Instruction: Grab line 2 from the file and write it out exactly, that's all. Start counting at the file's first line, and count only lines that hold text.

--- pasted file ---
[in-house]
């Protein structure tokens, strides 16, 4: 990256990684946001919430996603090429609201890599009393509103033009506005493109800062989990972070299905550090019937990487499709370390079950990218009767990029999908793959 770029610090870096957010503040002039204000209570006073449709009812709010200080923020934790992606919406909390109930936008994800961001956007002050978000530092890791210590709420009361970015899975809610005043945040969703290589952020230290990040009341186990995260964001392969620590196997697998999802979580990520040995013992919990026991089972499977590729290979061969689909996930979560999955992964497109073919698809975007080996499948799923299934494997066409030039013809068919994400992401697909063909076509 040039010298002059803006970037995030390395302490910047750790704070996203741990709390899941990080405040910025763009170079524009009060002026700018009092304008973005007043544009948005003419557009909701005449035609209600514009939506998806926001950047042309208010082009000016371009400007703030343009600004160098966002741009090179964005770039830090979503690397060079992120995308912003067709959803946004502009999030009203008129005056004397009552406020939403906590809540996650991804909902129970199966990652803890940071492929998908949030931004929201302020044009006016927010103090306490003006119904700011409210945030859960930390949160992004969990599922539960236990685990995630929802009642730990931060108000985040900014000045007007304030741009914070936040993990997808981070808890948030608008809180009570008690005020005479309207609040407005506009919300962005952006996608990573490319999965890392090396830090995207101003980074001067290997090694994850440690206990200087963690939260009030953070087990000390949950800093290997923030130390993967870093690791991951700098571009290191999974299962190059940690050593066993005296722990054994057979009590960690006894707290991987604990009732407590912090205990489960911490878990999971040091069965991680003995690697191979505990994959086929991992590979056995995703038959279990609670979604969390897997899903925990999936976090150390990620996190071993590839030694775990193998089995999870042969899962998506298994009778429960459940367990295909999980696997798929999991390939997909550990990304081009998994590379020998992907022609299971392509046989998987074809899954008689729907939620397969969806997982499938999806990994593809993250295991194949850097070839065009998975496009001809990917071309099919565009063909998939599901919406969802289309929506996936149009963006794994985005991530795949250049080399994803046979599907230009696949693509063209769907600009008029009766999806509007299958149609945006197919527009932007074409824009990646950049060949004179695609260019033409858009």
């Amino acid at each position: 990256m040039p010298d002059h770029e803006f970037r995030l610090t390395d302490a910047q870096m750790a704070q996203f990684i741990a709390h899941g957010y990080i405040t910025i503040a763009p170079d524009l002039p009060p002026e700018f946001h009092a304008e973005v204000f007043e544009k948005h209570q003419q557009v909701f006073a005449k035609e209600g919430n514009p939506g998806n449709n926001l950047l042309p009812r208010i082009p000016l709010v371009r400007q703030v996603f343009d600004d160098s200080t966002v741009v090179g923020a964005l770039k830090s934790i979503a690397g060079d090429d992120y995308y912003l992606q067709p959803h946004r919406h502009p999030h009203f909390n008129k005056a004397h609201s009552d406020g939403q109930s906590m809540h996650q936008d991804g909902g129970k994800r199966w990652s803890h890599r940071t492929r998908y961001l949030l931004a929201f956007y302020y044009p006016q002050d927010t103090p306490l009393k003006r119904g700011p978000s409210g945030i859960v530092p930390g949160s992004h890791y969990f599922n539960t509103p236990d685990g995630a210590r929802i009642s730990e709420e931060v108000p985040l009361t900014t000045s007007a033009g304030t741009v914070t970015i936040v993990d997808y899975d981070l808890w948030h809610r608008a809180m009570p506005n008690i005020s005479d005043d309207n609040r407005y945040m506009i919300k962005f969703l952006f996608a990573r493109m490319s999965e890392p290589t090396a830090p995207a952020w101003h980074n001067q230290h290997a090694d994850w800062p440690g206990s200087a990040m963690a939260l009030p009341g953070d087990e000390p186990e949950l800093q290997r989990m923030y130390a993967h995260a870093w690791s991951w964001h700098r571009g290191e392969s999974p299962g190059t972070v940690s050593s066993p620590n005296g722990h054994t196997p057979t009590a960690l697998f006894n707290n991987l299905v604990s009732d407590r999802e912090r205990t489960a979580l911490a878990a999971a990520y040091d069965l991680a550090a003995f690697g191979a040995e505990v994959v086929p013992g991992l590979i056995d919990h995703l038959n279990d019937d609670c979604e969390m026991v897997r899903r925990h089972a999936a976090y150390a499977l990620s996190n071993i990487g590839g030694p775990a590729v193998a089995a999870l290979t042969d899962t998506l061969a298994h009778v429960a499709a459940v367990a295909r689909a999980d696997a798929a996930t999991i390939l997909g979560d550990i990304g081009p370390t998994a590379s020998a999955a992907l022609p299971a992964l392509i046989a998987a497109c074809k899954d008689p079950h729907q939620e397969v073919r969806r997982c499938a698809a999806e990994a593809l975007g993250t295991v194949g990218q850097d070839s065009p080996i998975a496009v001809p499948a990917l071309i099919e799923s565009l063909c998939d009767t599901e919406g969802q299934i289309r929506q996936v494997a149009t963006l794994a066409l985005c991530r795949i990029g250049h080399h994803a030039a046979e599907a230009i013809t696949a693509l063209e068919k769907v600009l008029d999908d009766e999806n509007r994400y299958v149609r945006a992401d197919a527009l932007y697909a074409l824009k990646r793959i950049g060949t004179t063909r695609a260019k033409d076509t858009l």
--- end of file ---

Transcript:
């Protein structure tokens, strides 16, 4: 990256990684946001919430996603090429609201890599009393509103033009506005493109800062989990972070299905550090019937990487499709370390079950990218009767990029999908793959 770029610090870096957010503040002039204000209570006073449709009812709010200080923020934790992606919406909390109930936008994800961001956007002050978000530092890791210590709420009361970015899975809610005043945040969703290589952020230290990040009341186990995260964001392969620590196997697998999802979580990520040995013992919990026991089972499977590729290979061969689909996930979560999955992964497109073919698809975007080996499948799923299934494997066409030039013809068919994400992401697909063909076509 040039010298002059803006970037995030390395302490910047750790704070996203741990709390899941990080405040910025763009170079524009009060002026700018009092304008973005007043544009948005003419557009909701005449035609209600514009939506998806926001950047042309208010082009000016371009400007703030343009600004160098966002741009090179964005770039830090979503690397060079992120995308912003067709959803946004502009999030009203008129005056004397009552406020939403906590809540996650991804909902129970199966990652803890940071492929998908949030931004929201302020044009006016927010103090306490003006119904700011409210945030859960930390949160992004969990599922539960236990685990995630929802009642730990931060108000985040900014000045007007304030741009914070936040993990997808981070808890948030608008809180009570008690005020005479309207609040407005506009919300962005952006996608990573490319999965890392090396830090995207101003980074001067290997090694994850440690206990200087963690939260009030953070087990000390949950800093290997923030130390993967870093690791991951700098571009290191999974299962190059940690050593066993005296722990054994057979009590960690006894707290991987604990009732407590912090205990489960911490878990999971040091069965991680003995690697191979505990994959086929991992590979056995995703038959279990609670979604969390897997899903925990999936976090150390990620996190071993590839030694775990193998089995999870042969899962998506298994009778429960459940367990295909999980696997798929999991390939997909550990990304081009998994590379020998992907022609299971392509046989998987074809899954008689729907939620397969969806997982499938999806990994593809993250295991194949850097070839065009998975496009001809990917071309099919565009063909998939599901919406969802289309929506996936149009963006794994985005991530795949250049080399994803046979599907230009696949693509063209769907600009008029009766999806509007299958149609945006197919527009932007074409824009990646950049060949004179695609260019033409858009």